Vineyard Workers Face Hazardous Conditions Picking Wine Grapes
As wildfires across the state burn through entire communities, countless vineyard owners went ahead and began harvest. Choosing to delay or prematurely harvest grapes has a significant impact on how a wine develops, and, ultimately, tastes; in situations like the 2013 harvest, a heavy rain impacted when vineyard workers picked grapes — either before or after the rain — which meant some wines did well while others suffered. Vineyards exposed to smoke may also cause “smoke taint,” which can cause serious damage to the overall yield. So, in many cases, vineyard owners throughout the Willamette Valley chose to simply begin the harvest while they could.
But that means countless vineyard workers — many of whom live without health insurance and have limited access to healthcare — are working in the open air picking grapes, exposed to unhealthy and even hazardous air quality. Exposure to hazardous air caused by wildfire smoke can exacerbate chronic lung and heart disease, cause bronchitis, and reduce lung function; however, most of the longterm health effects of this kind of smoke exposure are unknown. The main concern is related to particulate matter in wildfire smoke — the Environmental Protection Agency says exposure to those toxic particles is associated with an increased risk of premature death.
Public health officials say that people should avoid strenuous physical activity outside while the smoke remains — a hard ask for vineyard workers, who carry five-gallon buckets of grapes, hike up and down vineyard land, and haul produce to and from winemaking sites. In a story published by the Salem Statesman Journal, reporter Emily Teel writes that “Oregon farm workers are facing a perfect storm of invisible perils as wine harvest begins and field harvests continue in the midst of the COVID-19 pandemic, now further complicated by hazardous air quality from wildfires burning throughout the Willamette Valley.” [SJ]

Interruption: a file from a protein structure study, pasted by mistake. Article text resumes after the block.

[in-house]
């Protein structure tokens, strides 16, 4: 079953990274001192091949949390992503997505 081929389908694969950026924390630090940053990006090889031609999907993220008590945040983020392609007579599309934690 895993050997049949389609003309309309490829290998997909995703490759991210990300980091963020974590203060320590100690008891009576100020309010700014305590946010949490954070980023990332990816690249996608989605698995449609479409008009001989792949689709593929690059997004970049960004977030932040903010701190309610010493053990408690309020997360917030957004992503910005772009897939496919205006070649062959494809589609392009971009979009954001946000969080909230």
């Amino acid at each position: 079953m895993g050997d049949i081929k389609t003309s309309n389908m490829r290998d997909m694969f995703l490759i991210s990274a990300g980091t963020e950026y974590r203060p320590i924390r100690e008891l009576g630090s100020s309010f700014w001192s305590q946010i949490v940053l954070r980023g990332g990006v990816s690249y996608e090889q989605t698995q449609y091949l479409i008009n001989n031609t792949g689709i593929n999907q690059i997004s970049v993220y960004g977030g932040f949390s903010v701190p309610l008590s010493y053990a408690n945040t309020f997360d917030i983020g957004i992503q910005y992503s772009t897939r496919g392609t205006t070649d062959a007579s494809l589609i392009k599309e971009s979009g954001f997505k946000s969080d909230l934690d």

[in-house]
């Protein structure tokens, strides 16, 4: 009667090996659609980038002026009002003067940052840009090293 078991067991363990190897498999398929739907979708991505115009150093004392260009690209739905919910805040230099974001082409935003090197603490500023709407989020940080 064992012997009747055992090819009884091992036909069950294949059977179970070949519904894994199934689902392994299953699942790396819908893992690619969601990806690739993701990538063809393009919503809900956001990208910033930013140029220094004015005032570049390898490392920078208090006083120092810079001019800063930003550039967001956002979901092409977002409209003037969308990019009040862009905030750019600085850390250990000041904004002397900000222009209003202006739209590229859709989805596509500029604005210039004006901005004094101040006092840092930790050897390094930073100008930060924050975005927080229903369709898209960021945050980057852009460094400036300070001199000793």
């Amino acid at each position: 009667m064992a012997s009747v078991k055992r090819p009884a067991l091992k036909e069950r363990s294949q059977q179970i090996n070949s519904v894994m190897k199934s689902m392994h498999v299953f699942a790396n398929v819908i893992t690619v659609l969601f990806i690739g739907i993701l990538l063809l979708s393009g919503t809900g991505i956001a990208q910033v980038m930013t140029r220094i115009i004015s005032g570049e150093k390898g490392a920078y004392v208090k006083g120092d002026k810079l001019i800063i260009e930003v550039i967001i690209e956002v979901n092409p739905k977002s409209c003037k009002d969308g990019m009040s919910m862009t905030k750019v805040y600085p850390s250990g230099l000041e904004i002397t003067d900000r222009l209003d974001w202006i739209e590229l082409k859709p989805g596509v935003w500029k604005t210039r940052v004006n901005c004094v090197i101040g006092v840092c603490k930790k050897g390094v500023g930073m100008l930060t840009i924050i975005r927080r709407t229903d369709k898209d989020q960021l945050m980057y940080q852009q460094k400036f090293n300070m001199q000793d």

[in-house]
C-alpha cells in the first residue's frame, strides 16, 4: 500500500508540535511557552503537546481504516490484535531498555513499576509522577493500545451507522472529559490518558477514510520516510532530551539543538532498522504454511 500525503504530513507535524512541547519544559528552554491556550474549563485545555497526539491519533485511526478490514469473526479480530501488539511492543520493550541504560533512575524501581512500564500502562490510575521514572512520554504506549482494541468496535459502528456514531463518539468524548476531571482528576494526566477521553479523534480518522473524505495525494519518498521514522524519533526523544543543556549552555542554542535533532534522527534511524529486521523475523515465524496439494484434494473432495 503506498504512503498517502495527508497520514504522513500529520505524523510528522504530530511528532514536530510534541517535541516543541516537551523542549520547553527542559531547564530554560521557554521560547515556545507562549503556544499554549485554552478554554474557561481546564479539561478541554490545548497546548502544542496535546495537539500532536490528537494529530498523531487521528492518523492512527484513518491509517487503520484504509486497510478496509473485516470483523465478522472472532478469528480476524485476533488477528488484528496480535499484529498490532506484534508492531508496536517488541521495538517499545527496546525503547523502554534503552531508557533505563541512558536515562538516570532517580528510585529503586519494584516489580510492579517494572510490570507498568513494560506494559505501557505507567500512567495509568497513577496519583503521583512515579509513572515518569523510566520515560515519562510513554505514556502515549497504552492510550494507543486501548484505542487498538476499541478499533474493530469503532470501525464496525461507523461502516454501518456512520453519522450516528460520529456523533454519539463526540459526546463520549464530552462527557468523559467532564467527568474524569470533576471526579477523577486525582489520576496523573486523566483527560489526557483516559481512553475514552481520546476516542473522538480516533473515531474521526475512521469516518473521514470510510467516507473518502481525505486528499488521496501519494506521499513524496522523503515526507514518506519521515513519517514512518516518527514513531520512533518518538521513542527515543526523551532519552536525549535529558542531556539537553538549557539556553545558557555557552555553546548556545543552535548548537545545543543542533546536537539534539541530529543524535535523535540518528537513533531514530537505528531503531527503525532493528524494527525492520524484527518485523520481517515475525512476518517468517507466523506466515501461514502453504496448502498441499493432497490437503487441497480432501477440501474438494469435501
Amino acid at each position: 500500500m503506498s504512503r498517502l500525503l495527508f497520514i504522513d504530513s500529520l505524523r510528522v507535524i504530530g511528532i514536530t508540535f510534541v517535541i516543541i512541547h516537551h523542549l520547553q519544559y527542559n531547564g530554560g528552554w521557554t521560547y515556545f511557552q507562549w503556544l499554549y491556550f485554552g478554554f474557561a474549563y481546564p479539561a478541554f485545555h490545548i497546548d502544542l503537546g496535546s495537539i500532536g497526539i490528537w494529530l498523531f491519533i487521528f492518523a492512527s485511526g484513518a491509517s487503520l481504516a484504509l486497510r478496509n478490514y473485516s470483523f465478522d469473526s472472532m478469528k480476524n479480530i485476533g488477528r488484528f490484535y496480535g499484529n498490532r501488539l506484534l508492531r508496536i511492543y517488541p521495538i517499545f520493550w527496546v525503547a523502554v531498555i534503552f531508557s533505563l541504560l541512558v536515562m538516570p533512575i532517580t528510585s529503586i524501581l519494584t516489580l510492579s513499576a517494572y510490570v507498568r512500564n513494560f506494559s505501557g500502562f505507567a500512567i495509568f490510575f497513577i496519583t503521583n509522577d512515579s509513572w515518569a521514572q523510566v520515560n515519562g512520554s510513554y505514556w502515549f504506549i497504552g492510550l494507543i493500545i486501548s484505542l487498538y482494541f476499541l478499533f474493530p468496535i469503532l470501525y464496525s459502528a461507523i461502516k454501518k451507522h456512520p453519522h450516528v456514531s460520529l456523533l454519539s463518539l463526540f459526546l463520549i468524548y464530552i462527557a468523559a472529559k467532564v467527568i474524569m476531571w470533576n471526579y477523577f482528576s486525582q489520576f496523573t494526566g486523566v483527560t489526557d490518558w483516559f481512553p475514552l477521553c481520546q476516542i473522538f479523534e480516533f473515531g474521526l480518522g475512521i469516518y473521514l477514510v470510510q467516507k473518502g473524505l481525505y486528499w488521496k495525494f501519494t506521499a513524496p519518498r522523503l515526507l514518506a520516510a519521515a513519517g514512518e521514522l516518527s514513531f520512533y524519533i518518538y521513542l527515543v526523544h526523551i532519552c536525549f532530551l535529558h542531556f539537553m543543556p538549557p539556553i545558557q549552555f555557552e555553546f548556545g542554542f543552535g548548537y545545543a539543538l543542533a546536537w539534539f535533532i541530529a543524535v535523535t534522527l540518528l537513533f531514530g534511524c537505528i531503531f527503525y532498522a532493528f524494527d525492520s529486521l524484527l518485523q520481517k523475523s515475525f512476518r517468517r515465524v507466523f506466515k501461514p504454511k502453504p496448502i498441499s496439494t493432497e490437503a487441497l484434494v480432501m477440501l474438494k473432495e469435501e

Southern Oregon Winery Destroyed in Fire
Meanwhile, in Southern Oregon, the Almeda fire has burned thousands of acres in the Ashland area, including Simple Machine Winery in Talent. Owner Brian Denner says the fire destroyed around 20-30 full barrels of wine, 12,000 bottles of wine, as well as his entire winemaking facility. Local area winemakers and vineyard owners have donated grapes to Denner, offering use of their facilities to make a 2020 vintage — those wines are available for pre-sale via the winery’s “After Fire wine club.” [O]
In other news...
• Game designer and home-pizza mastermind Neven Mrgan came across an old menu from a 1957 Portland pizzeria, serving pies topped with everything from frog’s legs to cocktail fruit. It’s something to behold. [WWeek]
• Yet another brewery is closing, though this one doesn’t seem to be permanent — Back Pedal Brewing is planning on suspending operations through the end of 2020, to reopen sometime next year. [NSB]
• Vineyard workers aren’t the only people out picking produce right now — farm workers are in fields harvesting pears and the season’s remaining hops, using donated PPE equipment. [BizJo]